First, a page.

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UKScreen Rating:

13 – Review

WHAT’S IT ABOUT?

Sébastien (George Babluani) is a poor Georgian immigrant in France, struggling to make ends meet to support his extended family. He’s earning what he can, repairing the roof of a rich recluse.
When his employer dies suddenly, Sébastien finds a cryptic job offer in the house, promising riches beyond his wildest dreams, but there’s no clue as to what the job entails.
Out of desperation, Sébastien adopts his late boss’s identity, jumps on a train and follows what, for a while, seems like a wild-goose chase, until he finds himself on the wrong side of a gambling game, where rich men bet money on the lives of the players.
It’s a ruthless game of Russian Roulette, with no way out but victory or death.

WHAT’S IT LIKE?

For a low-budget film from an unknown film-maker, this is an impressive piece of drama.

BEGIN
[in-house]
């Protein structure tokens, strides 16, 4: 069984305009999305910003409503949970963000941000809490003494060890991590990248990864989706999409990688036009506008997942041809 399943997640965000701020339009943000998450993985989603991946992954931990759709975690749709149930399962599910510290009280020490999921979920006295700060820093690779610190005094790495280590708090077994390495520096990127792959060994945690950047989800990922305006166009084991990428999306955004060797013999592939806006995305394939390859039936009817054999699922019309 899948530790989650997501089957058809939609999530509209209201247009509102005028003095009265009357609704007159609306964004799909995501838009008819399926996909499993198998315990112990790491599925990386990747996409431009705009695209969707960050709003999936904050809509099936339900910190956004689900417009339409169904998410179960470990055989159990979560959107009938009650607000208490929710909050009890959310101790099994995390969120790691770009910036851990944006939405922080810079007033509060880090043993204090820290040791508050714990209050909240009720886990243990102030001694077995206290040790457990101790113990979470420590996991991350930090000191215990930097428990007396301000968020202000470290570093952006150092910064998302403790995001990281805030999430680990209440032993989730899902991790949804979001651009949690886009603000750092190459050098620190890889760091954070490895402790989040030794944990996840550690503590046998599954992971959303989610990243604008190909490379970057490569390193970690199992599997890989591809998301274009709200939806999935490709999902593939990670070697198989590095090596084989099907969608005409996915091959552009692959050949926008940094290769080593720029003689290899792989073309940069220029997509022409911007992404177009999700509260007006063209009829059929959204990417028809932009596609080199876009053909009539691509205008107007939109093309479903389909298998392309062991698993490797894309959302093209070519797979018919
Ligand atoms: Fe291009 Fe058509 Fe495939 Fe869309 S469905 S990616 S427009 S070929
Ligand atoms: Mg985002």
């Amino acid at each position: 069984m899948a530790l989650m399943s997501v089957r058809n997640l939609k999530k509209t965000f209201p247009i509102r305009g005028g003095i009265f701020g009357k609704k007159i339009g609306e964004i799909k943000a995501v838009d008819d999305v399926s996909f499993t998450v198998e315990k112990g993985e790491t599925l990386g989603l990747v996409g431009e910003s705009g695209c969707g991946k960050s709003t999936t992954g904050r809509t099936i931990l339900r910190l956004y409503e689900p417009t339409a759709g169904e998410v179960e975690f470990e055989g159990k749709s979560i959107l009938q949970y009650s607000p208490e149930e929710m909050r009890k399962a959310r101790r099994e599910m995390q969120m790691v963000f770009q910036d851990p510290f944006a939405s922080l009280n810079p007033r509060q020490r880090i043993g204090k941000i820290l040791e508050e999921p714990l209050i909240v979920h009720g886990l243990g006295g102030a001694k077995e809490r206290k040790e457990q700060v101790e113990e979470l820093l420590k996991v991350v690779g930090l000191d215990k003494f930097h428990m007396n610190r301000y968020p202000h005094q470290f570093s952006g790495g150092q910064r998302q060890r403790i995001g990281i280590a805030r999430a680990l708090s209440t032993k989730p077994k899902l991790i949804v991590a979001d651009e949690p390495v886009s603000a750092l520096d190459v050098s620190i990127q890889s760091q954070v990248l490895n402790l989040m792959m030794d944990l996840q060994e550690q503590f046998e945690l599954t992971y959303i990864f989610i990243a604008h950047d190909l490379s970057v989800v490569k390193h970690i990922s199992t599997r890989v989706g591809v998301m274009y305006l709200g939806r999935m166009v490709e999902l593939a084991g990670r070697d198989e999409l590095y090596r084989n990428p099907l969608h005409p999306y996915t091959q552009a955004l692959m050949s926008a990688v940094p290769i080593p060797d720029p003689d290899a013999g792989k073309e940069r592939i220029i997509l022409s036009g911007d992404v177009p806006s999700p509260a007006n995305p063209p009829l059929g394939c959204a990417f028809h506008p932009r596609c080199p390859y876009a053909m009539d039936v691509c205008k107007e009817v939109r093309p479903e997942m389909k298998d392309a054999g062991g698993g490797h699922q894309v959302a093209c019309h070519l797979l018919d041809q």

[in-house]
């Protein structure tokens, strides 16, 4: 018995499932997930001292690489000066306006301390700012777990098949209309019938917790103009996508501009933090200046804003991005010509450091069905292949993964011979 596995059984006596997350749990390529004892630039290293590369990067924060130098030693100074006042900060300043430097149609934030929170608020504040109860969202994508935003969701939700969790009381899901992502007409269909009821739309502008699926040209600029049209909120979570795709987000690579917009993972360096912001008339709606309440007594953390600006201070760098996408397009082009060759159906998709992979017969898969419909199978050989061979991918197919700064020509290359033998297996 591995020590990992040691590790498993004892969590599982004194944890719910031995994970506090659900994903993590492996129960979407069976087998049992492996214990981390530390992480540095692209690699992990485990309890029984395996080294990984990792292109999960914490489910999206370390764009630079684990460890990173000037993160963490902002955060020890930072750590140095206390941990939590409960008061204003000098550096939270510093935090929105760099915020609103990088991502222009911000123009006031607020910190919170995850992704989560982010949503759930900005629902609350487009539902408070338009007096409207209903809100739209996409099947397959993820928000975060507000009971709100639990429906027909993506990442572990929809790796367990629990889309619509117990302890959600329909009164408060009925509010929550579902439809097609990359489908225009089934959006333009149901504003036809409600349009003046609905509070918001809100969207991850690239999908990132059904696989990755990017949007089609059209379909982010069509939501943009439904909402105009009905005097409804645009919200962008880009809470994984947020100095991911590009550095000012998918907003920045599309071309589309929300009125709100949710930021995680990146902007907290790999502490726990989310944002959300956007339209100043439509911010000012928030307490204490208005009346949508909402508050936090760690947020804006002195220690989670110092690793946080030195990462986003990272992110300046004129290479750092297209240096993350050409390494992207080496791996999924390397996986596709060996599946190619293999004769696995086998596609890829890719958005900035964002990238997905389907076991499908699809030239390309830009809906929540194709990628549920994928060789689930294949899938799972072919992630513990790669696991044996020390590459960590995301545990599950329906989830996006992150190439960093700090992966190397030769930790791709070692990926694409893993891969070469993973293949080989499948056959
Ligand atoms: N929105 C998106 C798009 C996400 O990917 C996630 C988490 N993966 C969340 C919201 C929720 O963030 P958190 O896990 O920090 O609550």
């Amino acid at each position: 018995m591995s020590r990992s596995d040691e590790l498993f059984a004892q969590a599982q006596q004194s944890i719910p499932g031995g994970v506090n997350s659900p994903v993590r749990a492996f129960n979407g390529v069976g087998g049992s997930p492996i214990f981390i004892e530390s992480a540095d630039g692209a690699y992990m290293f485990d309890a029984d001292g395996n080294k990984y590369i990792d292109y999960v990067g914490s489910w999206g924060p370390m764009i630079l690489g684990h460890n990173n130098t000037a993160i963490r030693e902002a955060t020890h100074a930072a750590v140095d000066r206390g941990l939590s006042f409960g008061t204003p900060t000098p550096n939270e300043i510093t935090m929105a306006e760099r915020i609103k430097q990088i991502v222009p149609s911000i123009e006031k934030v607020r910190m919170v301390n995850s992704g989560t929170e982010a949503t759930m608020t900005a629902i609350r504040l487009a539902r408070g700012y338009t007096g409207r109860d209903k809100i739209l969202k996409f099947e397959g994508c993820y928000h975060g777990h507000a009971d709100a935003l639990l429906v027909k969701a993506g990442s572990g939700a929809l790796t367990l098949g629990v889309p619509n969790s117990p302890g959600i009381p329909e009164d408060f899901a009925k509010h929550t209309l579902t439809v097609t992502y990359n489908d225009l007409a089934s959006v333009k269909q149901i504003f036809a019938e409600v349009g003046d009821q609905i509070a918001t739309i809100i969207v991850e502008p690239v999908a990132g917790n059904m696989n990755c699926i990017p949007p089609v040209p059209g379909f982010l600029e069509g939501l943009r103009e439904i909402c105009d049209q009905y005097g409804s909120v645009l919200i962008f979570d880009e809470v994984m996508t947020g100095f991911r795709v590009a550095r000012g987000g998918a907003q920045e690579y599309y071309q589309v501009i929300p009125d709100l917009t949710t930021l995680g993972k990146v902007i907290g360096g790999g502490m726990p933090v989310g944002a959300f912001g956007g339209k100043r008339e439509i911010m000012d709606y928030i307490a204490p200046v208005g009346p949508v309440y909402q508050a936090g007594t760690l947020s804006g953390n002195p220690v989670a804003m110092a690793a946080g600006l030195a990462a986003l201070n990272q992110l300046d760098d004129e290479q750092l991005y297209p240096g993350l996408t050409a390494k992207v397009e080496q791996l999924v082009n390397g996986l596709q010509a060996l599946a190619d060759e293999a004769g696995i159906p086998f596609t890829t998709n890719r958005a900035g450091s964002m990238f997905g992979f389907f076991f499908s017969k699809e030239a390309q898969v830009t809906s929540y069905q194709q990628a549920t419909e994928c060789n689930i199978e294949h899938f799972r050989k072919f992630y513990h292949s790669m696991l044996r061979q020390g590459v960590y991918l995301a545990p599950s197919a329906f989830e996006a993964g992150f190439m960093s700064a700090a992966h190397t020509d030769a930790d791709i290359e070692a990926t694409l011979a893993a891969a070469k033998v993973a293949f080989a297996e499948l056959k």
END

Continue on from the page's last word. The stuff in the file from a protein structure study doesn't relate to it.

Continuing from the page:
It’s slow to get started, wasting too much time going into detail about the lives of minor characters who have little relevance to the story, but when it comes down to the crunch, the director ratchets up the tension admirably – gripping like a vice as players in the game fall, one by one.
Having no idea where the film is going, you’ll be on the edge of your seat.
But once the tension of the Russian Roulette has passed, the ending turns out to be a bit of an anti-climax, which doesn’t reward the viewer’s continued interest.
So to resort to the language of film-theory, top marks for act two, but rather closer to the bottom of the class for acts one and three.

Opens nationwide on 6th January 2006

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